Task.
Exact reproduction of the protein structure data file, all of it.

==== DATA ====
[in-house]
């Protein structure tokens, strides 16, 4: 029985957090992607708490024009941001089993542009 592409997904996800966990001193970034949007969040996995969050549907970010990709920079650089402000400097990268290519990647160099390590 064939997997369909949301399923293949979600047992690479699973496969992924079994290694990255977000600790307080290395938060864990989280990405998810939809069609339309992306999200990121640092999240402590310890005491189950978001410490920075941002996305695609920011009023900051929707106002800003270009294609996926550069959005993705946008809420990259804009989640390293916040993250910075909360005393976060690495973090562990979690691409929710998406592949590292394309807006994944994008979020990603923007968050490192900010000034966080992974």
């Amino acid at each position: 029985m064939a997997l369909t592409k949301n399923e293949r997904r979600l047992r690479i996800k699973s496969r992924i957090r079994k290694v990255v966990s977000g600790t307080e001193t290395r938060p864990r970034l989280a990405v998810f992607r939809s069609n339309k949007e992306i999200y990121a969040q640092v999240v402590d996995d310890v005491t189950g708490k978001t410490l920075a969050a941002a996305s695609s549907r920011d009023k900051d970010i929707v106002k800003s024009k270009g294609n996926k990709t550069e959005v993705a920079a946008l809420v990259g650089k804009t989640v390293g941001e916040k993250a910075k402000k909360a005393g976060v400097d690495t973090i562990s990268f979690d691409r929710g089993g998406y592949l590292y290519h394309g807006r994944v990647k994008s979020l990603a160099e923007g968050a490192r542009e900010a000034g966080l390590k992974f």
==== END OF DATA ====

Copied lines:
[in-house]
């Protein structure tokens, strides 16, 4: 029985957090992607708490024009941001089993542009 592409997904996800966990001193970034949007969040996995969050549907970010990709920079650089402000400097990268290519990647160099390590 064939997997369909949301399923293949979600047992690479699973496969992924079994290694990255977000600790307080290395938060864990989280990405998810939809069609339309992306999200990121640092999240402590310890005491189950978001410490920075941002996305695609920011009023900051929707106002800003270009294609996926550069959005993705946008809420990259804009989640390293916040993250910075909360005393976060690495973090562990979690691409929710998406592949590292394309807006994944994008979020990603923007968050490192900010000034966080992974």
């Amino acid at each position: 029985m064939a997997l369909t592409k949301n399923e293949r997904r979600l047992r690479i996800k699973s496969r992924i957090r079994k290694v990255v966990s977000g600790t307080e001193t290395r938060p864990r970034l989280a990405v998810f992607r939809s069609n339309k949007e992306i999200y990121a969040q640092v999240v402590d996995d310890v005491t189950g708490k978001t410490l920075a969050a941002a996305s695609s549907r920011d009023k900051d970010i929707v106002k800003s024009k270009g294609n996926k990709t550069e959005v993705a920079a946008l809420v990259g650089k804009t989640v390293g941001e916040k993250a910075k402000k909360a005393g976060v400097d690495t973090i562990s990268f979690d691409r929710g089993g998406y592949l590292y290519h394309g807006r994944v990647k994008s979020l990603a160099e923007g968050a490192r542009e900010a000034g966080l390590k992974f």